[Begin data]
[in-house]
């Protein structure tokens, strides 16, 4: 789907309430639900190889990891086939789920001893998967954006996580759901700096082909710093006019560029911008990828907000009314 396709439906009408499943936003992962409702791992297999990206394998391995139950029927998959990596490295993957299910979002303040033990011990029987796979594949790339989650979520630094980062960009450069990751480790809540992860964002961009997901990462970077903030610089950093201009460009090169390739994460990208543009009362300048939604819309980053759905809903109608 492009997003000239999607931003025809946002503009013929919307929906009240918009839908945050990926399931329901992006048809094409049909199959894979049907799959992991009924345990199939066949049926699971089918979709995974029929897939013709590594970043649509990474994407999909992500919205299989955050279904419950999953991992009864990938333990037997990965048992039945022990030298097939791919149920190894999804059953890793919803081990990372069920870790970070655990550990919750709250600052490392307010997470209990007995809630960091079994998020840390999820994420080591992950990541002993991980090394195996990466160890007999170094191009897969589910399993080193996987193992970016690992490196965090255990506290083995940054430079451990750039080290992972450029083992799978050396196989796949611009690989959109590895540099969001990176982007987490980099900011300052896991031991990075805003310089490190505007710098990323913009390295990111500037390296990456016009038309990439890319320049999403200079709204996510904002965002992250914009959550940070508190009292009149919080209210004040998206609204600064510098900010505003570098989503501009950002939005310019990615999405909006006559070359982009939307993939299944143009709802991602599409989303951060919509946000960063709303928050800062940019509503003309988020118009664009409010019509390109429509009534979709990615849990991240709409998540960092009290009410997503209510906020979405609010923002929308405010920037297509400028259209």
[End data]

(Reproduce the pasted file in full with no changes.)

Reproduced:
[in-house]
């Protein structure tokens, strides 16, 4: 789907309430639900190889990891086939789920001893998967954006996580759901700096082909710093006019560029911008990828907000009314 396709439906009408499943936003992962409702791992297999990206394998391995139950029927998959990596490295993957299910979002303040033990011990029987796979594949790339989650979520630094980062960009450069990751480790809540992860964002961009997901990462970077903030610089950093201009460009090169390739994460990208543009009362300048939604819309980053759905809903109608 492009997003000239999607931003025809946002503009013929919307929906009240918009839908945050990926399931329901992006048809094409049909199959894979049907799959992991009924345990199939066949049926699971089918979709995974029929897939013709590594970043649509990474994407999909992500919205299989955050279904419950999953991992009864990938333990037997990965048992039945022990030298097939791919149920190894999804059953890793919803081990990372069920870790970070655990550990919750709250600052490392307010997470209990007995809630960091079994998020840390999820994420080591992950990541002993991980090394195996990466160890007999170094191009897969589910399993080193996987193992970016690992490196965090255990506290083995940054430079451990750039080290992972450029083992799978050396196989796949611009690989959109590895540099969001990176982007987490980099900011300052896991031991990075805003310089490190505007710098990323913009390295990111500037390296990456016009038309990439890319320049999403200079709204996510904002965002992250914009959550940070508190009292009149919080209210004040998206609204600064510098900010505003570098989503501009950002939005310019990615999405909006006559070359982009939307993939299944143009709802991602599409989303951060919509946000960063709303928050800062940019509503003309988020118009664009409010019509390109429509009534979709990615849990991240709409998540960092009290009410997503209510906020979405609010923002929308405010920037297509400028259209």